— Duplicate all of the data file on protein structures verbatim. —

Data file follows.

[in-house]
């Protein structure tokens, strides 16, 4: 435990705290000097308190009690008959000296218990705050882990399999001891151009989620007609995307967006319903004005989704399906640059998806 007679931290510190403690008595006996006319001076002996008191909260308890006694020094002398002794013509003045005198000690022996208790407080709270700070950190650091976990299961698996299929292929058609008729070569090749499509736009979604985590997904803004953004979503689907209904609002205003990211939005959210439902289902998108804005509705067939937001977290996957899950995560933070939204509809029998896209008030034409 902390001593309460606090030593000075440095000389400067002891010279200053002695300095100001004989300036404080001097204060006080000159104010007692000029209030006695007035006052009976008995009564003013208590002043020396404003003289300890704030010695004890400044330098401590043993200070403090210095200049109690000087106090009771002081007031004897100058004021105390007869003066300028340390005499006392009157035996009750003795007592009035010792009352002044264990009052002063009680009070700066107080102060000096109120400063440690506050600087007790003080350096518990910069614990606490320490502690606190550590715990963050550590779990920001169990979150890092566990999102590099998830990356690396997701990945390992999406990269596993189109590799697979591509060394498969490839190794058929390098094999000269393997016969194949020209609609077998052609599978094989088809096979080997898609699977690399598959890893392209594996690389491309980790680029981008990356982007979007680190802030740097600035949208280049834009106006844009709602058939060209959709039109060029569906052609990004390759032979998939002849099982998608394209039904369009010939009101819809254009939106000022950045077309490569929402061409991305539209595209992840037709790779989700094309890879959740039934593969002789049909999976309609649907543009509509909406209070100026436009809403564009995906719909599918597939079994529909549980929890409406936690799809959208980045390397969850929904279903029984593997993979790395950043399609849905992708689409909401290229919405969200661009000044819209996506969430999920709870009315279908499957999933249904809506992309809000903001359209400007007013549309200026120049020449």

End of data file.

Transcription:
[in-house]
């Protein structure tokens, strides 16, 4: 435990705290000097308190009690008959000296218990705050882990399999001891151009989620007609995307967006319903004005989704399906640059998806 007679931290510190403690008595006996006319001076002996008191909260308890006694020094002398002794013509003045005198000690022996208790407080709270700070950190650091976990299961698996299929292929058609008729070569090749499509736009979604985590997904803004953004979503689907209904609002205003990211939005959210439902289902998108804005509705067939937001977290996957899950995560933070939204509809029998896209008030034409 902390001593309460606090030593000075440095000389400067002891010279200053002695300095100001004989300036404080001097204060006080000159104010007692000029209030006695007035006052009976008995009564003013208590002043020396404003003289300890704030010695004890400044330098401590043993200070403090210095200049109690000087106090009771002081007031004897100058004021105390007869003066300028340390005499006392009157035996009750003795007592009035010792009352002044264990009052002063009680009070700066107080102060000096109120400063440690506050600087007790003080350096518990910069614990606490320490502690606190550590715990963050550590779990920001169990979150890092566990999102590099998830990356690396997701990945390992999406990269596993189109590799697979591509060394498969490839190794058929390098094999000269393997016969194949020209609609077998052609599978094989088809096979080997898609699977690399598959890893392209594996690389491309980790680029981008990356982007979007680190802030740097600035949208280049834009106006844009709602058939060209959709039109060029569906052609990004390759032979998939002849099982998608394209039904369009010939009101819809254009939106000022950045077309490569929402061409991305539209595209992840037709790779989700094309890879959740039934593969002789049909999976309609649907543009509509909406209070100026436009809403564009995906719909599918597939079994529909549980929890409406936690799809959208980045390397969850929904279903029984593997993979790395950043399609849905992708689409909401290229919405969200661009000044819209996506969430999920709870009315279908499957999933249904809506992309809000903001359209400007007013549309200026120049020449």